This is a summary of Kōji Kawamoto’s theory of Japanese poetic metre. I am writing it from memory (quite distant memory, in fact), so it probably contain errors or half-remembered things. As such, it’s not really a reliable source for your thesis. But you’ve seen just how hard is The Poetics of Japanese Verse to get a hold of these days; it’s not on the usual online sources, it was nowhere in the libraries of Dublin or Bochum, & on bookstores it has reached the triple digits, in the manner of academic books under late-stage capitalism. By now you can finally access a copy, like some fabled treasure, at the same place I originally found it: in the charming little library of the Japan Foundation, São Paulo chapter. But I fear that, at this point, it might be too late. Kawamoto is dense reading; I had to make two or three separate attempts, each one exhaustingly intensive, until I felt like I had digested the gist of it. And of course at this point you can’t afford to muck around with the tarpits of one-more-source. That’s why I’m writing this summary, however lacking my memory is. You can’t of course cite something like this; but maybe you can use it to guide a brief look through Kawamoto’s book, pick out some choice quotations, and use this theory in an academically responsible way.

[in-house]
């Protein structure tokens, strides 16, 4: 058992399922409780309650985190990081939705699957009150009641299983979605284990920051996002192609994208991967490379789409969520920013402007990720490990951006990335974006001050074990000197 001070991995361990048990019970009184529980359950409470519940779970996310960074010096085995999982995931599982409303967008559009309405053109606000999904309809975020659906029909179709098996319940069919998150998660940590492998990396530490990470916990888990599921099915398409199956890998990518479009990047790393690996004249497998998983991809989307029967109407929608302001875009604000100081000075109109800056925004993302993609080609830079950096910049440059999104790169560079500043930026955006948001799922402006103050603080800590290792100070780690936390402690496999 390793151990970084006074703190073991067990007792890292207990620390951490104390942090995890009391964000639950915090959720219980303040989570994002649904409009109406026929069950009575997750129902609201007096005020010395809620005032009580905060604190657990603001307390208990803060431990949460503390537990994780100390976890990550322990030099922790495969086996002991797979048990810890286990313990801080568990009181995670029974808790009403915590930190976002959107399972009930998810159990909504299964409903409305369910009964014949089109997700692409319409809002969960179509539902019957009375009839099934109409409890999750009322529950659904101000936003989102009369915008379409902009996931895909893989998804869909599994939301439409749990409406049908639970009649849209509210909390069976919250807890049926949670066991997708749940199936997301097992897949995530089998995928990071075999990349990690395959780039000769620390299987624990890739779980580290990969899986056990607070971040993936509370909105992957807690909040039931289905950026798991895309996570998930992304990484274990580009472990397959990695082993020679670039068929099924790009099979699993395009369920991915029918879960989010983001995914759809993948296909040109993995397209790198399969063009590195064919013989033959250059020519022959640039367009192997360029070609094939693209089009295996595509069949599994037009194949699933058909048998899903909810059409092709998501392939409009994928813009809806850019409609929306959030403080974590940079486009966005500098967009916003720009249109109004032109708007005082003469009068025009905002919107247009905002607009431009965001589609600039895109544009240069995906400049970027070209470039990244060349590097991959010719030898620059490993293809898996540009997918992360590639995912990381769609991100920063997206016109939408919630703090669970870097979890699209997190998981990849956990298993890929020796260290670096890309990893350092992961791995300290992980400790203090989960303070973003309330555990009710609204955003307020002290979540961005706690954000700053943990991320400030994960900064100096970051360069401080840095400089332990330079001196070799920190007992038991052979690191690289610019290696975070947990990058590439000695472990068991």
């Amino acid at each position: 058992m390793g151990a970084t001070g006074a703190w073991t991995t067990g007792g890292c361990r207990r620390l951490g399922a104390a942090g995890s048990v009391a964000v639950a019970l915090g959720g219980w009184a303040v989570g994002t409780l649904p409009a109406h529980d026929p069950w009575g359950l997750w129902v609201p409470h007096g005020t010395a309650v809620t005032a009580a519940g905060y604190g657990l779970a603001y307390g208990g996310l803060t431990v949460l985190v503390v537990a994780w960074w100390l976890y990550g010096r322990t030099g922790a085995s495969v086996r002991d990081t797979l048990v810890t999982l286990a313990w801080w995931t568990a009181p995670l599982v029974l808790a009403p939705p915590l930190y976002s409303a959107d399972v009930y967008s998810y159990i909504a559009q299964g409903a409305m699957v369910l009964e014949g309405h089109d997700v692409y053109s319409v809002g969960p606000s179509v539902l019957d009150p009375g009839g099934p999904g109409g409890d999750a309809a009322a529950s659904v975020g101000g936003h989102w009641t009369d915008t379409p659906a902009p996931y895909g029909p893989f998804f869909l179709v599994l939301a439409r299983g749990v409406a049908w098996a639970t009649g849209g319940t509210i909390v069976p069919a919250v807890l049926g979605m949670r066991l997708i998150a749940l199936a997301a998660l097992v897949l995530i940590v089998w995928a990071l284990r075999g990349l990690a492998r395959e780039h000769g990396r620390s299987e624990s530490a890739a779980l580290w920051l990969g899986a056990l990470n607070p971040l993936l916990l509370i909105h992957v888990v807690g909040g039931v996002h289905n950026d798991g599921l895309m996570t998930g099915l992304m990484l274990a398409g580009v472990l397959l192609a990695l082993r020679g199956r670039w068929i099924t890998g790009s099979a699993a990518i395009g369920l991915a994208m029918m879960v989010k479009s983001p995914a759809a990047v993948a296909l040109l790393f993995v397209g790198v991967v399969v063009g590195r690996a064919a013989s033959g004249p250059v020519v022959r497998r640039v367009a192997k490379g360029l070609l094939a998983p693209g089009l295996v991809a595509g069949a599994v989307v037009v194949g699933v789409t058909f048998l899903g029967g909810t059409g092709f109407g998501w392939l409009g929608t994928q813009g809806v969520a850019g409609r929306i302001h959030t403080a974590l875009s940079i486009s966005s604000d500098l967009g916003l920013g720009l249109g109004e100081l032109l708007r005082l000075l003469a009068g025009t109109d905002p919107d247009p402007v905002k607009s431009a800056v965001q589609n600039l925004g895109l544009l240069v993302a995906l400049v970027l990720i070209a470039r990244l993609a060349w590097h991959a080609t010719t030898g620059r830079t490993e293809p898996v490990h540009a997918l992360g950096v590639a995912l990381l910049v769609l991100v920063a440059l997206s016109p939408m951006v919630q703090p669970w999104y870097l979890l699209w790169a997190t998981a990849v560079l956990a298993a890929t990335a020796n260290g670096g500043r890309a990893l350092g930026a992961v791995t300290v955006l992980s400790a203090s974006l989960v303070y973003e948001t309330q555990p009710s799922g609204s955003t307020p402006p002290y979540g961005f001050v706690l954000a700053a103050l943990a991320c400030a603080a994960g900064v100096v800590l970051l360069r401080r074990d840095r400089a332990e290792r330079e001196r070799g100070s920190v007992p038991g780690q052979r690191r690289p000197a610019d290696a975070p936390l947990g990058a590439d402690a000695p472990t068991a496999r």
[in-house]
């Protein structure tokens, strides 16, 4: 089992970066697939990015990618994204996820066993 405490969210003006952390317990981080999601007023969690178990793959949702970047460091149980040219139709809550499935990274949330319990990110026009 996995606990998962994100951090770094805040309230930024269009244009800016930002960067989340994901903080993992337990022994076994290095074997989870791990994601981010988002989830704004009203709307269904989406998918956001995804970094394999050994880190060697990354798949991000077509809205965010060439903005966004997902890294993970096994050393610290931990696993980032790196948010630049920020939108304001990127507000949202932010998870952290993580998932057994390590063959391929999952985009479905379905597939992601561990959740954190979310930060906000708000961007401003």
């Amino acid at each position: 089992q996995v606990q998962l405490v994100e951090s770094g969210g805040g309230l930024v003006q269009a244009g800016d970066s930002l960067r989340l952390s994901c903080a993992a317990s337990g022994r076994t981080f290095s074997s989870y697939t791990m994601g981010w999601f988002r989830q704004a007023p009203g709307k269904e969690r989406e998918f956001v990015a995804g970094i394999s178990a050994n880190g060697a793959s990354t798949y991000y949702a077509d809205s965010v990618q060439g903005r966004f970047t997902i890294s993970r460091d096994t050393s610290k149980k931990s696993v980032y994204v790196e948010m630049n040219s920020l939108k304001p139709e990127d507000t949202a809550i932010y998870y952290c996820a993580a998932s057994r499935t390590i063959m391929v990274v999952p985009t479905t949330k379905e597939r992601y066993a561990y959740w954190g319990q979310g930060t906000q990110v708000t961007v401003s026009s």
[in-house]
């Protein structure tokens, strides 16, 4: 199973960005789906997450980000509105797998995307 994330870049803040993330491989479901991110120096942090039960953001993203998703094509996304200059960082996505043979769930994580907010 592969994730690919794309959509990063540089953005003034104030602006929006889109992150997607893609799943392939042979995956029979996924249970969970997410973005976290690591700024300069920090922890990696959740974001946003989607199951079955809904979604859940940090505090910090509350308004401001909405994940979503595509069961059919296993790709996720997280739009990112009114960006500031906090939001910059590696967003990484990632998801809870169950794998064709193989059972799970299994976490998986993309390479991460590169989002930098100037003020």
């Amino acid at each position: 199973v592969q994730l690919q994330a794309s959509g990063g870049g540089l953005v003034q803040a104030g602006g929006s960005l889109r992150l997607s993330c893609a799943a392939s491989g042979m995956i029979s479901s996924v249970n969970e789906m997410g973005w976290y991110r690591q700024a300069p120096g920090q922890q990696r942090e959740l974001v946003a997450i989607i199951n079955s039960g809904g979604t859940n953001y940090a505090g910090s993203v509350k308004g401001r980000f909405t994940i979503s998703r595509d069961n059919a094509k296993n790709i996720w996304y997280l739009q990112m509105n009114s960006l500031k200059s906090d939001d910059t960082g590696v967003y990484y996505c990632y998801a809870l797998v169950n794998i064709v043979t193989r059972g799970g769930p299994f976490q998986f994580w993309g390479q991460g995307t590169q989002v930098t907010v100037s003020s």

(I will drag a bit to get to the main point—well, you know me. Skim near the bottom for the meat of the thing, i.e. how to find rhythms in Japanese poetry.)